Poor. Cable.

Publish date:

At the annual National Cable &
Telecommunications Association extravaganza
in Chicago next week, virtually all of the cable
faithful will have the same thought on their
mind as they attend the sessions and listen to
the keynotes: how can I increase revenue?

For my product. For my company. For myself.

Consistently rising revenue has become an
annual right for big cable operators and programmers,
as consumers continue to shell out
more and more for bundled services.

But there’s a silent and growing demographic
that cable executives seem to ignore at their peril:
people living in poverty.

More than 50 million Americans rely on food
stamps. About 44 million people live below the poverty line.
While average household income has declined in real terms,
the average price for pay TV has risen 29%.

Those are just a few of the sobering facts that Sanford Bernstein’s
Craig Moffett highlights in his recent report, “The
Poverty Problem,” an update of earlier work in the area that
should be required reading for CEOs in distribution and programming.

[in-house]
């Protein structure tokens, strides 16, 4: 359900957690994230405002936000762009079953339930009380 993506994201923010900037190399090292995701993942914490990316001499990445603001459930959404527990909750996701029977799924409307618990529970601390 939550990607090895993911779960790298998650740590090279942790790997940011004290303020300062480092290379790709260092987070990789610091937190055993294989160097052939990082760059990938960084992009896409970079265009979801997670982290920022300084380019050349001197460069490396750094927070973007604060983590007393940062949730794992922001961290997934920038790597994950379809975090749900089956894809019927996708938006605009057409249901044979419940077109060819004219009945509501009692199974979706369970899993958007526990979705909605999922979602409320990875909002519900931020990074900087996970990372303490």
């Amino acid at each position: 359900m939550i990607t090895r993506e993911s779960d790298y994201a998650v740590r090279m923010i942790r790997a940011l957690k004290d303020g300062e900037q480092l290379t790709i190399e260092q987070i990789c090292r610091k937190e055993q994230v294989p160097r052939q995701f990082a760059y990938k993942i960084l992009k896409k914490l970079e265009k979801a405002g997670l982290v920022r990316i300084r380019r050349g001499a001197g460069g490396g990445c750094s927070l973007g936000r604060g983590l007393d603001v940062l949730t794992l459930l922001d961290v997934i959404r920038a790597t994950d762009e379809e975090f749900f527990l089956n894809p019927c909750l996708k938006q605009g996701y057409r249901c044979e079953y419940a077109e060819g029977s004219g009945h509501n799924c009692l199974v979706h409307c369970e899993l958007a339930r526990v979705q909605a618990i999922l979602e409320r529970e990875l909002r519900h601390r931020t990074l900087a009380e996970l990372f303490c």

In it, he tries to answer a fundamental question:
“How much is too much?”

The escalation in pay TV prices, not to mention the vows of
higher fees from retransmission-consent players, leaves you
thinking some companies are “utterly tone deaf” to the dayto-
day lives of 40% of American households, Moffett said. He
believes the pay TV ecosystem is in real trouble because it has
priced itself into irrelevancy for the growing number
of people hanging for life on the bottom rungs
on the socioeconomic ladder.

While most cable operators’ low-end packages
for cable TV are neither cheap nor compelling,
some are making inroads to the low-income market.
Comcast recently unveiled its low-cost broadband
service for families in Chicago,
and one hopes others will follow.

The unemployment rate is still above 9% and
the number of people in the U.S. under the poverty
line is growing due to a stubborn recession.

“After the necessities of food, shelter, transportation
and healthcare each month,” Moffett wrote,
“the bottom 40% of households have already exhausted
all of their disposable income. There is nothing left
for clothing, for debt service … for cable … for for phone.”

Many media companies are already seeing the consequences
of this downward shift, with broadband penetrations
gains slowing and losses in video customers. The real
eye-opener for me is the report’s conclusion that poverty
opens the door to “good enough” alternatives to TV such as
Netflix. Cord cutting becomes not so much a technology phenomenon,
Moffett said, but an economic one.

Despite the negative views in the report, Moffett remained
bullish on cable’s future because of overall bandwidth demand
and low penetration. “It still has a lot of life in front
of it.”
But only if people can afford it.